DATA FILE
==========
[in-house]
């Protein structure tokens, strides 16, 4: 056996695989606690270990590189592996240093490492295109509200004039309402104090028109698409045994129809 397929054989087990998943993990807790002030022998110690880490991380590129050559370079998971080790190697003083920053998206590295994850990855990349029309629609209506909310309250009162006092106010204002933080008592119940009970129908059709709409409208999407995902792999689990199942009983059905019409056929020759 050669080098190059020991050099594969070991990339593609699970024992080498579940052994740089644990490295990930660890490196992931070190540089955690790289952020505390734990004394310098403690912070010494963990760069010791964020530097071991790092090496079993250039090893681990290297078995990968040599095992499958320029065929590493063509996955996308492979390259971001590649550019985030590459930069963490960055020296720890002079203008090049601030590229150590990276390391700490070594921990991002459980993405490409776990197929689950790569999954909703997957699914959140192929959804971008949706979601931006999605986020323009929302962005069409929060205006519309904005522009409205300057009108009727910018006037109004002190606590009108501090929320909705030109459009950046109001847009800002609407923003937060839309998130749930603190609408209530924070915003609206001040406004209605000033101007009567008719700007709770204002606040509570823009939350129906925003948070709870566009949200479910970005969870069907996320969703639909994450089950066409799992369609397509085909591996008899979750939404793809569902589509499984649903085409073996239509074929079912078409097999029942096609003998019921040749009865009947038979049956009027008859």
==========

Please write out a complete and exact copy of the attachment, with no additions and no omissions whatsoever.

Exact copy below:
[in-house]
């Protein structure tokens, strides 16, 4: 056996695989606690270990590189592996240093490492295109509200004039309402104090028109698409045994129809 397929054989087990998943993990807790002030022998110690880490991380590129050559370079998971080790190697003083920053998206590295994850990855990349029309629609209506909310309250009162006092106010204002933080008592119940009970129908059709709409409208999407995902792999689990199942009983059905019409056929020759 050669080098190059020991050099594969070991990339593609699970024992080498579940052994740089644990490295990930660890490196992931070190540089955690790289952020505390734990004394310098403690912070010494963990760069010791964020530097071991790092090496079993250039090893681990290297078995990968040599095992499958320029065929590493063509996955996308492979390259971001590649550019985030590459930069963490960055020296720890002079203008090049601030590229150590990276390391700490070594921990991002459980993405490409776990197929689950790569999954909703997957699914959140192929959804971008949706979601931006999605986020323009929302962005069409929060205006519309904005522009409205300057009108009727910018006037109004002190606590009108501090929320909705030109459009950046109001847009800002609407923003937060839309998130749930603190609408209530924070915003609206001040406004209605000033101007009567008719700007709770204002606040509570823009939350129906925003948070709870566009949200479910970005969870069907996320969703639909994450089950066409799992369609397509085909591996008899979750939404793809569902589509499984649903085409073996239509074929079912078409097999029942096609003998019921040749009865009947038979049956009027008859």